INSTITUTO DE DIVERSIDAD Y ECOLOGIA ANIMAL
Unidad Ejecutora - UE
Reply to comments by Gurvich et al. (2016) on "Fruiting phenology as a "triggering attribute" of invasion process: Do invasive species take advantage of seed dispersal service provided by native birds"
BADINI, JULIETA; VERGARA TABARES, DAVID L.; PELUC, SUSANA I.
Lugar: Berlin; Año: 2016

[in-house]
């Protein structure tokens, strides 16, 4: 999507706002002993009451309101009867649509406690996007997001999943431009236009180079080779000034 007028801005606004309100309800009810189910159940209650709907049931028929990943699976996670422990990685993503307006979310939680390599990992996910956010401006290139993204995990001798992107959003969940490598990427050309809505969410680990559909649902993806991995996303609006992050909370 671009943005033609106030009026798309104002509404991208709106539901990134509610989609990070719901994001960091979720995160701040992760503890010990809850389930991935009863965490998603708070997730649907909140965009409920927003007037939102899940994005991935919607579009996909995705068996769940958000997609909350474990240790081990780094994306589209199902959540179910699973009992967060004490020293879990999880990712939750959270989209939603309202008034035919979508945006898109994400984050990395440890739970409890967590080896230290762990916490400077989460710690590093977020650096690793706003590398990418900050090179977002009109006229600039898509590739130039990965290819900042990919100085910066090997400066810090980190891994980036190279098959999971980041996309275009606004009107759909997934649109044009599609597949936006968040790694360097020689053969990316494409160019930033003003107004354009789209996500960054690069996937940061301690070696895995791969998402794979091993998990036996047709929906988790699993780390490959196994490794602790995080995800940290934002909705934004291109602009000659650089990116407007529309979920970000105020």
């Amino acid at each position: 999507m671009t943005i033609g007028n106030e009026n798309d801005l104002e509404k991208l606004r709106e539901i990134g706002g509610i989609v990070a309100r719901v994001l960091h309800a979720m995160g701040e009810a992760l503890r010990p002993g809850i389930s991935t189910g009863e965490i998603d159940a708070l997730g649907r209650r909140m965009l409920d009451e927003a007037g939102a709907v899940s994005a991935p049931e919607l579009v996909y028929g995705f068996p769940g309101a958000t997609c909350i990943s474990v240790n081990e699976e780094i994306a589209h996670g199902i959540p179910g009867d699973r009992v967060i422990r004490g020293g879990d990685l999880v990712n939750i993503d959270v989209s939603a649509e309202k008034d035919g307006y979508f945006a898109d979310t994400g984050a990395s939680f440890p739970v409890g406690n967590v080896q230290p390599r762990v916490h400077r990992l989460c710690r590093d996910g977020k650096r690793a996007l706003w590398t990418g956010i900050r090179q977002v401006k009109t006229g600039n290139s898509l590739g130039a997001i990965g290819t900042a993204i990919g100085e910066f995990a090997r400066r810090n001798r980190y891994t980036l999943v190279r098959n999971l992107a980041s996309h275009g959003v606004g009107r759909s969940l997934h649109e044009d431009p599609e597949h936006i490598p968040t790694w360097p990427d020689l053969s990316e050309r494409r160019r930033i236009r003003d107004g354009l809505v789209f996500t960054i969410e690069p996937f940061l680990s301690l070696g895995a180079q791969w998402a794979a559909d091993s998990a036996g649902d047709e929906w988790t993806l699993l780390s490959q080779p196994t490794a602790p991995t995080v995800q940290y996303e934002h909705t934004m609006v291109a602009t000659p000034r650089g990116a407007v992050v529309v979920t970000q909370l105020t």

In 2005, Gurvich et al. proposed that ??once a nonindigenousspecies has arrived to a new ecosystem andbecome established, the likelihood that it spreads, andthus becomes invasive, may depend on just one or veryfew characteristics, called ?triggering attributes? (TA).We propose that a TA is a vegetative or regenerativeattribute discontinuously distributed in comparison tothe resident community. This attribute allows thespecies to beneﬁt from a resource that is permanentlyor temporarily unused by the resident community.????The winter fruit phenology of two ﬂeshy fruitedinvaders (P. angustifolia and Ligustrum lucidum) wasproposed as an example of TA that would allow thesetwo species to take advantage of a resource (birddispersal) that resident ﬂeshy-fruited species?whosefruits are ripe in summer and autumn?cannot tapduring the winter??(Gurvich et al. 2016). We believethat the model they proposed is a very valuable one,and useful to identify special traits involved in plantinvasion processes. In a recent response to an articlethat evaluates if a vegetative attribute behaves as a TA(Vergara-Tabares et al. 2015), Gurvich et al. (2016)expressed disagreement regarding the logic used todevelop the experimental design and the main conclusionsof the study. The arguments of Gurvich et al.(2016) demonstrate some misinterpretation of thestudy and its results, and we believe it deservesclariﬁcation.